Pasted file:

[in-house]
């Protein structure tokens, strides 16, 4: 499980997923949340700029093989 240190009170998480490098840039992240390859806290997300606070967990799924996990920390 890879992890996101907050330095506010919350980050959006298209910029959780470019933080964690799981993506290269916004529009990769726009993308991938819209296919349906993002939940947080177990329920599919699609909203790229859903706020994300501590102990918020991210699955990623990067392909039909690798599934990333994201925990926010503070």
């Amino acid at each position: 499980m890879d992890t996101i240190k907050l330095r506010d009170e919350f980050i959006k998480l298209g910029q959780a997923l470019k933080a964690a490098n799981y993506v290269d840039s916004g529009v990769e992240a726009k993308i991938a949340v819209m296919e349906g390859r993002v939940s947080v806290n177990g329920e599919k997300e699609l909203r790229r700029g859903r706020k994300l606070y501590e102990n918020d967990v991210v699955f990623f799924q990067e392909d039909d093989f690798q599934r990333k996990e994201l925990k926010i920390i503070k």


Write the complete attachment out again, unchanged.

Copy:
[in-house]
């Protein structure tokens, strides 16, 4: 499980997923949340700029093989 240190009170998480490098840039992240390859806290997300606070967990799924996990920390 890879992890996101907050330095506010919350980050959006298209910029959780470019933080964690799981993506290269916004529009990769726009993308991938819209296919349906993002939940947080177990329920599919699609909203790229859903706020994300501590102990918020991210699955990623990067392909039909690798599934990333994201925990926010503070």
């Amino acid at each position: 499980m890879d992890t996101i240190k907050l330095r506010d009170e919350f980050i959006k998480l298209g910029q959780a997923l470019k933080a964690a490098n799981y993506v290269d840039s916004g529009v990769e992240a726009k993308i991938a949340v819209m296919e349906g390859r993002v939940s947080v806290n177990g329920e599919k997300e699609l909203r790229r700029g859903r706020k994300l606070y501590e102990n918020d967990v991210v699955f990623f799924q990067e392909d039909d093989f690798q599934r990333k996990e994201l925990k926010i920390i503070k």